Tafel issuing office: More and more people in need
Photo: Christophe Gateau / dpa
The President of the German Institute for Economic Research (DIW), Marcel Fratzscher, is concerned about the high level of social and economic inequality in the country.
"The social gap is currently widening, even more than in the pandemic," Fratzscher told the newspapers of the Bayern media group.
The most vulnerable are hit the hardest.
40 percent of people also have no savings or reserves.
"The record high inflation, for example, is extremely antisocial because people with low incomes suffer much more from it," said Fratzscher.
Inflation is three times higher for them than for people with high incomes because they have to spend most of their money on basic services, i.e. energy and food.
It's similar in business, Fratzscher told the newspapers.
"Some of the big ones are making big profits even in these times, while many medium-sized companies, the small ones, the bakery around the corner, can hardly make ends meet." A "targeted distribution policy" is therefore necessary instead of pouring money in with the watering can to distribute.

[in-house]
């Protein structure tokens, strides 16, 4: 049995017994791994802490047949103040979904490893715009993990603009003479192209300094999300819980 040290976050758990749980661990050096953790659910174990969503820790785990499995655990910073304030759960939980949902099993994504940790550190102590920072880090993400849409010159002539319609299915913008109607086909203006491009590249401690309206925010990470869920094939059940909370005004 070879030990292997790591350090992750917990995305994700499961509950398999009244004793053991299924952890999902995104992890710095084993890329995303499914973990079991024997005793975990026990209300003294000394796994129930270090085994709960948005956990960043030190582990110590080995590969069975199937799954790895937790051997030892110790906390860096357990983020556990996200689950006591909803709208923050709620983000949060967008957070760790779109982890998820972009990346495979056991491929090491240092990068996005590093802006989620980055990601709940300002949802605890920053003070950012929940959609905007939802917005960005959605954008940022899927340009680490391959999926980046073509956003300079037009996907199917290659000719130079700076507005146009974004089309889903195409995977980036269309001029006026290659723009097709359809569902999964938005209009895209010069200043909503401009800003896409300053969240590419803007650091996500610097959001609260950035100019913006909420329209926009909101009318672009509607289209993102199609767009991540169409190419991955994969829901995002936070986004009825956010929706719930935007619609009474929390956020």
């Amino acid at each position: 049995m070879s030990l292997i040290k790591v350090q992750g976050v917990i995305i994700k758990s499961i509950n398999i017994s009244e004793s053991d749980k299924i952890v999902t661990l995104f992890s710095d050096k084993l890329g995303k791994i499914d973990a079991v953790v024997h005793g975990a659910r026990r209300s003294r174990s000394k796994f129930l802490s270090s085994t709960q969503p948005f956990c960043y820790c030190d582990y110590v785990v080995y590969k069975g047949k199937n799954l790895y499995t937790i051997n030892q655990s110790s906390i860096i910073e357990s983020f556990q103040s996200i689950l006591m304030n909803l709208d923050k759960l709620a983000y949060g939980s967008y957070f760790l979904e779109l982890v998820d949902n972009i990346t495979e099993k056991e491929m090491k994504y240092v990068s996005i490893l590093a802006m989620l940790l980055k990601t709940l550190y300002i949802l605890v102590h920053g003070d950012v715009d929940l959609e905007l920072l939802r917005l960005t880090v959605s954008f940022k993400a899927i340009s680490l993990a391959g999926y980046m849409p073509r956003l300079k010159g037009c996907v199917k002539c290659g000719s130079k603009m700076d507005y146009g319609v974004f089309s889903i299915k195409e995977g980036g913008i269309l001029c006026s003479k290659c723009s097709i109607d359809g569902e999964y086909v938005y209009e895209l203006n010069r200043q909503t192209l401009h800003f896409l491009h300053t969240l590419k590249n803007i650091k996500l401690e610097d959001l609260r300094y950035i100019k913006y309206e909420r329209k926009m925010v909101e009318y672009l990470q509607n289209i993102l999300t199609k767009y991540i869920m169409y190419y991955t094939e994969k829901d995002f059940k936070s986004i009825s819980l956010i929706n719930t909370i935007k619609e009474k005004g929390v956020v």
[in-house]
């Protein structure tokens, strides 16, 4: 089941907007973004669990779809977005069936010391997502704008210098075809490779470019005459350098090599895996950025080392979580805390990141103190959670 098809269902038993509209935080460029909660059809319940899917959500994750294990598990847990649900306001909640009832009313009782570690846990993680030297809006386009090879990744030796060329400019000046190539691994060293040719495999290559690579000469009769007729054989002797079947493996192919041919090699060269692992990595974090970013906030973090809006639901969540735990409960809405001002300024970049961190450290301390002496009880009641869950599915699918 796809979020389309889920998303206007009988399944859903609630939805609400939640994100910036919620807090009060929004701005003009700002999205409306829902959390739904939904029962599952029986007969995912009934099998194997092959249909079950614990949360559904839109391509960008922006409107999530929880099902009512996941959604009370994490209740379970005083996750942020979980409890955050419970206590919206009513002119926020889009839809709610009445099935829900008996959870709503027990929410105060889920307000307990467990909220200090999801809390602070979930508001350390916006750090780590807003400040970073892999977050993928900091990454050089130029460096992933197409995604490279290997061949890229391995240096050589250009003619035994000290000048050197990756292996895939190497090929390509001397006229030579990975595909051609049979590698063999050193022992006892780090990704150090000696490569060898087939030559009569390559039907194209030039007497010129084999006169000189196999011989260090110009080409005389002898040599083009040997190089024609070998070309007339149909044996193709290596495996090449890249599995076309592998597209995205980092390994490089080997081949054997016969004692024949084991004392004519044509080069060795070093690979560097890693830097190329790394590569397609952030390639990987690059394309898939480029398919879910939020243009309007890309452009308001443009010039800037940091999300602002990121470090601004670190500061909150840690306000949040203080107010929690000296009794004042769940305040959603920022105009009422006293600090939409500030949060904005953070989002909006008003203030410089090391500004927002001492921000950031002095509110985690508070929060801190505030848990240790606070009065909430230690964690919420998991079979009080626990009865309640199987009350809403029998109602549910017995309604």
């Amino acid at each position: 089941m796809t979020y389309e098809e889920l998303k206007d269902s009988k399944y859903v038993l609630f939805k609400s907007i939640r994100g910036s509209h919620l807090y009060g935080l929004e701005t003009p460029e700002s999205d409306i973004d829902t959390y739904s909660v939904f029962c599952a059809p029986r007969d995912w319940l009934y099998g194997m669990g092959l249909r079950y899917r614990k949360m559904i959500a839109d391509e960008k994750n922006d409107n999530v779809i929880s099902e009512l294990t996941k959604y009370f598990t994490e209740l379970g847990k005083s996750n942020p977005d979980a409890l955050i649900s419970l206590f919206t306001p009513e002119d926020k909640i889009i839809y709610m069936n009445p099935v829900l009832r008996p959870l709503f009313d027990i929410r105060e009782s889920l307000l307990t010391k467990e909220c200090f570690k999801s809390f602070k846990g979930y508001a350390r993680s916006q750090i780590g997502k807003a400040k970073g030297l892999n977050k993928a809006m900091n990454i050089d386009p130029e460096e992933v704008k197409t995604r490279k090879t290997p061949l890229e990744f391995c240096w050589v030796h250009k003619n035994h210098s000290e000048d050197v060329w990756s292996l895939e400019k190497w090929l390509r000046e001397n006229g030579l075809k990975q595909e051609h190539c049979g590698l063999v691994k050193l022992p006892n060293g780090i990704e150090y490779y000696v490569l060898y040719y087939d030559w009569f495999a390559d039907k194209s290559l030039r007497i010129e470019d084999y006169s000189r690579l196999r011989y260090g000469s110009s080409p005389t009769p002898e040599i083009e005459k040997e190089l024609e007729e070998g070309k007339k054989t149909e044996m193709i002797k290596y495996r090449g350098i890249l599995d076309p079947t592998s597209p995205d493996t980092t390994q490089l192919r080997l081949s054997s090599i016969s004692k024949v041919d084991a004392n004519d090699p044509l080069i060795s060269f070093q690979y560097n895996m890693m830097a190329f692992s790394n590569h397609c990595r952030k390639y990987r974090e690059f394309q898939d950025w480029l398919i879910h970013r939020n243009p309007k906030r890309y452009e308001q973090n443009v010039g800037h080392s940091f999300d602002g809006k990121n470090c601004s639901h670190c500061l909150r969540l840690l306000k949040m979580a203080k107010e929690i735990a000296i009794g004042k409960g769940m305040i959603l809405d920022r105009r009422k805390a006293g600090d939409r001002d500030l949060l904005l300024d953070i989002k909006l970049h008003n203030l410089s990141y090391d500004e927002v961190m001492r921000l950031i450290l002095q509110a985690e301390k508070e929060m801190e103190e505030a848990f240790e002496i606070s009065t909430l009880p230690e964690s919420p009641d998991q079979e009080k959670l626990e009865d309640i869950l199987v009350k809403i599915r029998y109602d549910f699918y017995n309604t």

Rush to the panels
Most recently, the Tafeln in Germany had reported that never before had so many needy people come to them.
"Since the beginning of the year, we have seen an increase in customers of 50 percent," said the chairman of the umbrella organization Tafel Deutschland, Jochen Brühl, of the Düsseldorf "Rheinische Post".
A total of about two million people would come.
Around 960 food banks nationwide distribute food that can no longer be sold to the needy.
Most recently, the German Institute for Economic Research estimated at the end of September that almost 1.1 million people would get their supplies from the food banks.
It was based on a survey from 2020.
According to the DIW survey, three quarters of the people who use food banks live on basic security.
Many are at risk of poverty and have health problems.
Single parents and couples with children use the boards particularly frequently.
A quarter of the people who benefited from the panels are children.